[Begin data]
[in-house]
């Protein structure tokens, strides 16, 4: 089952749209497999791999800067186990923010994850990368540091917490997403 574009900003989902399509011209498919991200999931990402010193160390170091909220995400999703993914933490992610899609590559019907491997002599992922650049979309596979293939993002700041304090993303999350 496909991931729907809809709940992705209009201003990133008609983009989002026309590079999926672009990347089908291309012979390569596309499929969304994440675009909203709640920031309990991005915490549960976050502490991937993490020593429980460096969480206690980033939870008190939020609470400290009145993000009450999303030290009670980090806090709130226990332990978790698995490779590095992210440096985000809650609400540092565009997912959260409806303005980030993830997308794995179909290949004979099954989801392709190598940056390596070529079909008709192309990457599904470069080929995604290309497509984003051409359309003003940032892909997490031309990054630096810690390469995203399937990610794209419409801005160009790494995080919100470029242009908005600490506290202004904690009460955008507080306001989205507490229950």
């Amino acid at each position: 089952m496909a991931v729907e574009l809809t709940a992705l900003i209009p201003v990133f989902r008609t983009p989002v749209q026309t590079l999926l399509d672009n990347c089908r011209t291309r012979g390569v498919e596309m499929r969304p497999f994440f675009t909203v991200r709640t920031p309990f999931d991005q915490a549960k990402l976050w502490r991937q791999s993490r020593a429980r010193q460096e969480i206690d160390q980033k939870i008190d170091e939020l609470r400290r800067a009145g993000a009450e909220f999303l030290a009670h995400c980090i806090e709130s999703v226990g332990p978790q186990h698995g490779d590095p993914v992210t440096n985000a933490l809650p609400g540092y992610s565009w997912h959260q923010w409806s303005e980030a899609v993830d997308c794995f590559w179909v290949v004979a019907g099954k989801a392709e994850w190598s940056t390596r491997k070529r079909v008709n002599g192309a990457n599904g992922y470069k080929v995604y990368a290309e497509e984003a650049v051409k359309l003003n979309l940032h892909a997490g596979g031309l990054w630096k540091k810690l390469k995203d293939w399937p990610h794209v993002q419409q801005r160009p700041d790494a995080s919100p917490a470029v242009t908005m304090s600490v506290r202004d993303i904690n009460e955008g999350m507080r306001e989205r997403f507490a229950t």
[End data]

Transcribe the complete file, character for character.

[in-house]
């Protein structure tokens, strides 16, 4: 089952749209497999791999800067186990923010994850990368540091917490997403 574009900003989902399509011209498919991200999931990402010193160390170091909220995400999703993914933490992610899609590559019907491997002599992922650049979309596979293939993002700041304090993303999350 496909991931729907809809709940992705209009201003990133008609983009989002026309590079999926672009990347089908291309012979390569596309499929969304994440675009909203709640920031309990991005915490549960976050502490991937993490020593429980460096969480206690980033939870008190939020609470400290009145993000009450999303030290009670980090806090709130226990332990978790698995490779590095992210440096985000809650609400540092565009997912959260409806303005980030993830997308794995179909290949004979099954989801392709190598940056390596070529079909008709192309990457599904470069080929995604290309497509984003051409359309003003940032892909997490031309990054630096810690390469995203399937990610794209419409801005160009790494995080919100470029242009908005600490506290202004904690009460955008507080306001989205507490229950």
């Amino acid at each position: 089952m496909a991931v729907e574009l809809t709940a992705l900003i209009p201003v990133f989902r008609t983009p989002v749209q026309t590079l999926l399509d672009n990347c089908r011209t291309r012979g390569v498919e596309m499929r969304p497999f994440f675009t909203v991200r709640t920031p309990f999931d991005q915490a549960k990402l976050w502490r991937q791999s993490r020593a429980r010193q460096e969480i206690d160390q980033k939870i008190d170091e939020l609470r400290r800067a009145g993000a009450e909220f999303l030290a009670h995400c980090i806090e709130s999703v226990g332990p978790q186990h698995g490779d590095p993914v992210t440096n985000a933490l809650p609400g540092y992610s565009w997912h959260q923010w409806s303005e980030a899609v993830d997308c794995f590559w179909v290949v004979a019907g099954k989801a392709e994850w190598s940056t390596r491997k070529r079909v008709n002599g192309a990457n599904g992922y470069k080929v995604y990368a290309e497509e984003a650049v051409k359309l003003n979309l940032h892909a997490g596979g031309l990054w630096k540091k810690l390469k995203d293939w399937p990610h794209v993002q419409q801005r160009p700041d790494a995080s919100p917490a470029v242009t908005m304090s600490v506290r202004d993303i904690n009460e955008g999350m507080r306001e989205r997403f507490a229950t």